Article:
“Look,” I explain. “Ya’ll should move on down the road.”

Fear snorts and farts and gives me a full-frontal cold stare while clueless Worry searches the cabinet for something to eat.
“I got a lot to do today,” I plead.
Worry holds up a stale doughnut.

Then someone snuffles and pads into the kitchen.
“Millie Biscuit!” I smile at my 59 pound Australian shepherd savior.

I gulp the last of my coffee, grab Millie’s leash, pull on my shoes and head for the door.
An irate Fear starts to follow us, but Millie lets out a soft snarl.
Worry lets crumbs fall from his stupid lips and I make my safe getaway.

Posted in Aging process, Exercise, Introspection, Old Age

I Fall Down A lot by Ginger Keller Gannaway

boo-boo

At 61, I am out-of-shape and off-balance (both physically and mentally).
It makes perfect sense that I’m prone to falls. In the last year or so, I’ve had 3 falls. Each time I felt like it was a slo-mo fall. In those 3 or 4 seconds I told myself, “Get a grip and straighten up! You don’t have to fall.” Of course, I fell faster than I could utter the previous words.

millie bisquit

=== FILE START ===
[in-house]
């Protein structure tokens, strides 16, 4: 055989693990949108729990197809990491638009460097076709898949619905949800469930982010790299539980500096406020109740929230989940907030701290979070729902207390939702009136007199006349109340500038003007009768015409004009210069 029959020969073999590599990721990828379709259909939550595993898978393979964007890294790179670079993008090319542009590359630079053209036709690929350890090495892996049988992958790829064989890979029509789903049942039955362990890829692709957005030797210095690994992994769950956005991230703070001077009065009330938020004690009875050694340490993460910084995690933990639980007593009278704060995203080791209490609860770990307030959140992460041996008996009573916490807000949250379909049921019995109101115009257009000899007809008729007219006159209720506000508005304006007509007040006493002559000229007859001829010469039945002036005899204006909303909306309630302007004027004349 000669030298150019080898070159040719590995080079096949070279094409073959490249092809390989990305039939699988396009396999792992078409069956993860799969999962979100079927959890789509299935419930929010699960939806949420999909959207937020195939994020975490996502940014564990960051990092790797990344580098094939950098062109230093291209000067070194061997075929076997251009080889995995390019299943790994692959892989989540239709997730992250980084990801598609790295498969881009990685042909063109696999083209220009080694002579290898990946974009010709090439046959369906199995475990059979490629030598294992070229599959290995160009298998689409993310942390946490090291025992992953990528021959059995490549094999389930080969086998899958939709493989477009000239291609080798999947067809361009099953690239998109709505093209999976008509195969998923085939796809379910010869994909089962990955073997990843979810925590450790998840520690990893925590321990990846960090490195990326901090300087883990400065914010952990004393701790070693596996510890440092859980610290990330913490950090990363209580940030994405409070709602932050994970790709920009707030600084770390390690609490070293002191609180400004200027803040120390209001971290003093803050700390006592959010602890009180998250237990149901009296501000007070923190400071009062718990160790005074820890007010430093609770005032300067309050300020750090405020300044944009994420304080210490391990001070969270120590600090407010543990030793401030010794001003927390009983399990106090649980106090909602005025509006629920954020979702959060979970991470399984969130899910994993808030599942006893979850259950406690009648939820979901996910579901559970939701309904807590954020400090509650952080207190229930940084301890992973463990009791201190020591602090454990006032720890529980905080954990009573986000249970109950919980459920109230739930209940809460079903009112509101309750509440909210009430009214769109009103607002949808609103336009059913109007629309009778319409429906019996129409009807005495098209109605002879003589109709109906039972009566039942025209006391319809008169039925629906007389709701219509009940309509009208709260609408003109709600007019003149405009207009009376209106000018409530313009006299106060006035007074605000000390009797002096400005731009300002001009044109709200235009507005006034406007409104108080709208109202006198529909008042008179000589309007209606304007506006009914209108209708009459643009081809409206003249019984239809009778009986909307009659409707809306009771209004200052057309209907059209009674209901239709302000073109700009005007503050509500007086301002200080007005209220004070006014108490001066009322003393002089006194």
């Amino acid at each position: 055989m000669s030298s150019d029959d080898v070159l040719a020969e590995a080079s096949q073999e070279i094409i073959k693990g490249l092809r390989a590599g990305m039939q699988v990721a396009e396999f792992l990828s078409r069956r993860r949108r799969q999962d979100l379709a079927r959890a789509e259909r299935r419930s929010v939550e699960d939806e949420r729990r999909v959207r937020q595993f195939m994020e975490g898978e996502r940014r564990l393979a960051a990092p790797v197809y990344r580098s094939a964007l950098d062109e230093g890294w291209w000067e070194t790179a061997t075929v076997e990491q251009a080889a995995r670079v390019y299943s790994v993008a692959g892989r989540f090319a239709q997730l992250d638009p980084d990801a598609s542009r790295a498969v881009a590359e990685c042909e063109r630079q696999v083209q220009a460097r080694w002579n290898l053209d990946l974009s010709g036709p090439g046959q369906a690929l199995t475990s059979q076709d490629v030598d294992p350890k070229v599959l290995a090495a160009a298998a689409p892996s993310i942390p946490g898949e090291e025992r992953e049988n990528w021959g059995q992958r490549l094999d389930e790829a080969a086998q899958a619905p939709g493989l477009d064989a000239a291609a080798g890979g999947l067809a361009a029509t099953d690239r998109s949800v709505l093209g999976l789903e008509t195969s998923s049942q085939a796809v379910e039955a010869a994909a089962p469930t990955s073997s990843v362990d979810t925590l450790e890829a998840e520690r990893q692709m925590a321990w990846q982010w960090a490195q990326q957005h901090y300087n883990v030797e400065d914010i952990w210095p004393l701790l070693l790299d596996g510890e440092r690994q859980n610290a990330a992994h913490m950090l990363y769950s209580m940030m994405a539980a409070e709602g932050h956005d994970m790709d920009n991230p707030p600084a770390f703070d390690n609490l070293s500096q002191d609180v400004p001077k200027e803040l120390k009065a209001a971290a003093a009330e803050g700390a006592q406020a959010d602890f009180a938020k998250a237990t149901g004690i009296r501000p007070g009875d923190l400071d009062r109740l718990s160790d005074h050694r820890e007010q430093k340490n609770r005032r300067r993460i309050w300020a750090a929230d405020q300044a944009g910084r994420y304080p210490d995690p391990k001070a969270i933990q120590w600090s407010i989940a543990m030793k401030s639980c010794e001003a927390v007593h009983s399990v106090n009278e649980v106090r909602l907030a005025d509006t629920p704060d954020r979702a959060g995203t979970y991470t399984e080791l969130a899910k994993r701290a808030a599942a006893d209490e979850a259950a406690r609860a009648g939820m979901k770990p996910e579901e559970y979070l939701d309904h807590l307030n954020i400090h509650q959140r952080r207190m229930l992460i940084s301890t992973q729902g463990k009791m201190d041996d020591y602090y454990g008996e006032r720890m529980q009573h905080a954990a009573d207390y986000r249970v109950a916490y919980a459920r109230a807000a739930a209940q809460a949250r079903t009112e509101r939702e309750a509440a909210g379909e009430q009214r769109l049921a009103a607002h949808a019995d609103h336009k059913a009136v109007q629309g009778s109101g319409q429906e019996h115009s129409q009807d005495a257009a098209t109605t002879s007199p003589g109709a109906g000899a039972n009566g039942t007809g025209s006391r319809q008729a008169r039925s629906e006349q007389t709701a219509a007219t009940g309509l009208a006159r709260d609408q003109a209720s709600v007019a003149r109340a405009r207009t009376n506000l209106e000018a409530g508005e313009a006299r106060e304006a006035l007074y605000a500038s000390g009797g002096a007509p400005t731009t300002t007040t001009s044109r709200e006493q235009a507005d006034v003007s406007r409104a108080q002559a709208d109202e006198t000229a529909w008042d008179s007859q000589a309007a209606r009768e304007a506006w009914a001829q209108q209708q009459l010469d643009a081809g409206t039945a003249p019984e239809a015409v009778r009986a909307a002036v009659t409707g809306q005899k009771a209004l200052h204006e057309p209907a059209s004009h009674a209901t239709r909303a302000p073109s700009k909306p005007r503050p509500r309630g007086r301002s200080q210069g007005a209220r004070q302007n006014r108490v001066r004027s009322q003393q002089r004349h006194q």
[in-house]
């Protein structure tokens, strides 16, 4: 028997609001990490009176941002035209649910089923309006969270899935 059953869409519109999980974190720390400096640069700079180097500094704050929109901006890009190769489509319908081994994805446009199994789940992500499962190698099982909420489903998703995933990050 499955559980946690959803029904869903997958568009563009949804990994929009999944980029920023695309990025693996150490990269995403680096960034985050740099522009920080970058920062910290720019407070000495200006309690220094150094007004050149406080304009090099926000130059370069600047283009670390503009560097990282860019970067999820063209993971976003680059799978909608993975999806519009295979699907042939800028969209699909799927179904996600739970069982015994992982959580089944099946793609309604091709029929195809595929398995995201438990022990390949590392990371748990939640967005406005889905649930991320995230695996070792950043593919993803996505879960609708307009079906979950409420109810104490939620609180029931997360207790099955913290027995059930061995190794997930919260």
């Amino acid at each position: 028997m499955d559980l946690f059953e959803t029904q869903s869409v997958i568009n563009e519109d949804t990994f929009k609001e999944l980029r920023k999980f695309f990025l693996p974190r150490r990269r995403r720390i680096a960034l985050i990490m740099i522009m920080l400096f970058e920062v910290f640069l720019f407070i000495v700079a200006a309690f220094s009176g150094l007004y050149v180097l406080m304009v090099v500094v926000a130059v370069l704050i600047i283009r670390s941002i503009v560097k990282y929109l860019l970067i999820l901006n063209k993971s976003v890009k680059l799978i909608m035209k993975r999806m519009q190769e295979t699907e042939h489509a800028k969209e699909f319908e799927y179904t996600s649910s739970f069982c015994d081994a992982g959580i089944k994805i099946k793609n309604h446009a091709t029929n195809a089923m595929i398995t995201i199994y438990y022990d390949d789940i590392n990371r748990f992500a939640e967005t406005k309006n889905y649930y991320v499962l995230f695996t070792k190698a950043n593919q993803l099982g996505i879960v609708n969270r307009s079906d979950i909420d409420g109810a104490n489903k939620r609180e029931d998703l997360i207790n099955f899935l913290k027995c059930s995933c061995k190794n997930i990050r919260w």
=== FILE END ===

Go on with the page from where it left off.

Two of the falls happened as I was walking my 60 pound dog, Millie. Millie did not yank me down outright, but on both occasions she tugged at her leash enough to throw me off balance. Both times I was not properly monitoring Millie’s unpredictable behavior. For Millie, another dog seven blocks away seems like special canine crack.. Her ears wiggle, her head faces the distraction and her eyes look for what her nose smells. At such times, I wrap her leash tighter in my hand and I search for what has excited her senses. When I discover the approaching dog, I say, “Leave it, Millie” and I follow with “Good girl!” if she fights her urge to bark like a fire alarm and try to run toward the other animal. However, before Fall #1 I was chatting with my brother as we walked and I fell in the damp grass when Millie made an extra-quick turn around. And for Fall #2 I thought Millie and I had safely walked past a strange dog with no barking, and then she split up my “Good” and “Girl” with a sudden halt to smell a branch near a gutter. And both of my knees slapped the pavement in a flash. For both falls I inwardly cursed Millie even though I knew my crappy balance and old lady reflexes were to blame.